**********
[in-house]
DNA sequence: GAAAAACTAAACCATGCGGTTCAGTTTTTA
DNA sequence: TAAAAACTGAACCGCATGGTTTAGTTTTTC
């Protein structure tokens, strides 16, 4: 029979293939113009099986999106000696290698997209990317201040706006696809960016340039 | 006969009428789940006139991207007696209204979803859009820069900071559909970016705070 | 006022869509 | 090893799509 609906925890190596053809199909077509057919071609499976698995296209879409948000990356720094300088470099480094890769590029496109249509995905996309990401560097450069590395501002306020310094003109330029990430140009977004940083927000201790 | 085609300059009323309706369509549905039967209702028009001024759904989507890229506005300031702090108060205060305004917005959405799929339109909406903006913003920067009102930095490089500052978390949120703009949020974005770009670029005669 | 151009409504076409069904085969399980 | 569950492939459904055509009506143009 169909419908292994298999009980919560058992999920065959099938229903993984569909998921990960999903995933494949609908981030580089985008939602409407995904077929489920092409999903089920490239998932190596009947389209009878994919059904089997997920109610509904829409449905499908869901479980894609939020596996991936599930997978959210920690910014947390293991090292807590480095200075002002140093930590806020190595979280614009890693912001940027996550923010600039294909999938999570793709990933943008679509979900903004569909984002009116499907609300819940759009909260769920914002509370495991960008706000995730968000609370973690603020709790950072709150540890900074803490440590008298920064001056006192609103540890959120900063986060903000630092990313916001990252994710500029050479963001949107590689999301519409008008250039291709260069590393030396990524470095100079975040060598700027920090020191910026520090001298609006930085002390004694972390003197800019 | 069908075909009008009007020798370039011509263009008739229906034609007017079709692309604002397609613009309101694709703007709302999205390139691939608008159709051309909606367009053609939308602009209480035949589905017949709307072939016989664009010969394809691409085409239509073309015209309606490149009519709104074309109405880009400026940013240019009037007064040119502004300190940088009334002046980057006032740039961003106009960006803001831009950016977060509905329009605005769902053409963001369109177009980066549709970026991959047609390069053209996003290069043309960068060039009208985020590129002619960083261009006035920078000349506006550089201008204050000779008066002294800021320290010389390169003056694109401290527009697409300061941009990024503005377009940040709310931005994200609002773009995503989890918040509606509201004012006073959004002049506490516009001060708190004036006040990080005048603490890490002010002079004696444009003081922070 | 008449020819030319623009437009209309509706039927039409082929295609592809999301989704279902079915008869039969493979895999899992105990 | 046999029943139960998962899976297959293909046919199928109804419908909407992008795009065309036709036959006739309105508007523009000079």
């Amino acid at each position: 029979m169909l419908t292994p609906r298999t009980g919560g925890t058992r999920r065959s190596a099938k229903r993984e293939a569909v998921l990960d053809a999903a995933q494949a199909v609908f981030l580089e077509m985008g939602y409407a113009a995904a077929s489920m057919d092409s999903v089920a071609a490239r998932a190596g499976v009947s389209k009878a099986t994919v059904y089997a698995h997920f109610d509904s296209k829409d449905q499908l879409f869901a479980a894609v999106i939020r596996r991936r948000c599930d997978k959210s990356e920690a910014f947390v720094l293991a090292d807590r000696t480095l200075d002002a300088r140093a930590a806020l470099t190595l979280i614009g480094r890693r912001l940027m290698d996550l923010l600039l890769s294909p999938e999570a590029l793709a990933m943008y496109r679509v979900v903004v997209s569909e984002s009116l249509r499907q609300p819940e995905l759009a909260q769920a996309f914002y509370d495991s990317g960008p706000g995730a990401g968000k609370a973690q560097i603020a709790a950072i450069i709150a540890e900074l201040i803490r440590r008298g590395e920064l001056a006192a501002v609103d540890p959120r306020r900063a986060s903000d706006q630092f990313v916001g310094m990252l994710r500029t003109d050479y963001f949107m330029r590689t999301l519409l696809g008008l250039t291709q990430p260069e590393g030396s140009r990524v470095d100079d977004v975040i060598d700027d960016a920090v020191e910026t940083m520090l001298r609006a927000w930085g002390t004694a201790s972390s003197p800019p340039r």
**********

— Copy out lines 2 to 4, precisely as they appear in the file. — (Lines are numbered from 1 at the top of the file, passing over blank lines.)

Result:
DNA sequence: GAAAAACTAAACCATGCGGTTCAGTTTTTA
DNA sequence: TAAAAACTGAACCGCATGGTTTAGTTTTTC
């Protein structure tokens, strides 16, 4: 029979293939113009099986999106000696290698997209990317201040706006696809960016340039 | 006969009428789940006139991207007696209204979803859009820069900071559909970016705070 | 006022869509 | 090893799509 609906925890190596053809199909077509057919071609499976698995296209879409948000990356720094300088470099480094890769590029496109249509995905996309990401560097450069590395501002306020310094003109330029990430140009977004940083927000201790 | 085609300059009323309706369509549905039967209702028009001024759904989507890229506005300031702090108060205060305004917005959405799929339109909406903006913003920067009102930095490089500052978390949120703009949020974005770009670029005669 | 151009409504076409069904085969399980 | 569950492939459904055509009506143009 169909419908292994298999009980919560058992999920065959099938229903993984569909998921990960999903995933494949609908981030580089985008939602409407995904077929489920092409999903089920490239998932190596009947389209009878994919059904089997997920109610509904829409449905499908869901479980894609939020596996991936599930997978959210920690910014947390293991090292807590480095200075002002140093930590806020190595979280614009890693912001940027996550923010600039294909999938999570793709990933943008679509979900903004569909984002009116499907609300819940759009909260769920914002509370495991960008706000995730968000609370973690603020709790950072709150540890900074803490440590008298920064001056006192609103540890959120900063986060903000630092990313916001990252994710500029050479963001949107590689999301519409008008250039291709260069590393030396990524470095100079975040060598700027920090020191910026520090001298609006930085002390004694972390003197800019 | 069908075909009008009007020798370039011509263009008739229906034609007017079709692309604002397609613009309101694709703007709302999205390139691939608008159709051309909606367009053609939308602009209480035949589905017949709307072939016989664009010969394809691409085409239509073309015209309606490149009519709104074309109405880009400026940013240019009037007064040119502004300190940088009334002046980057006032740039961003106009960006803001831009950016977060509905329009605005769902053409963001369109177009980066549709970026991959047609390069053209996003290069043309960068060039009208985020590129002619960083261009006035920078000349506006550089201008204050000779008066002294800021320290010389390169003056694109401290527009697409300061941009990024503005377009940040709310931005994200609002773009995503989890918040509606509201004012006073959004002049506490516009001060708190004036006040990080005048603490890490002010002079004696444009003081922070 | 008449020819030319623009437009209309509706039927039409082929295609592809999301989704279902079915008869039969493979895999899992105990 | 046999029943139960998962899976297959293909046919199928109804419908909407992008795009065309036709036959006739309105508007523009000079």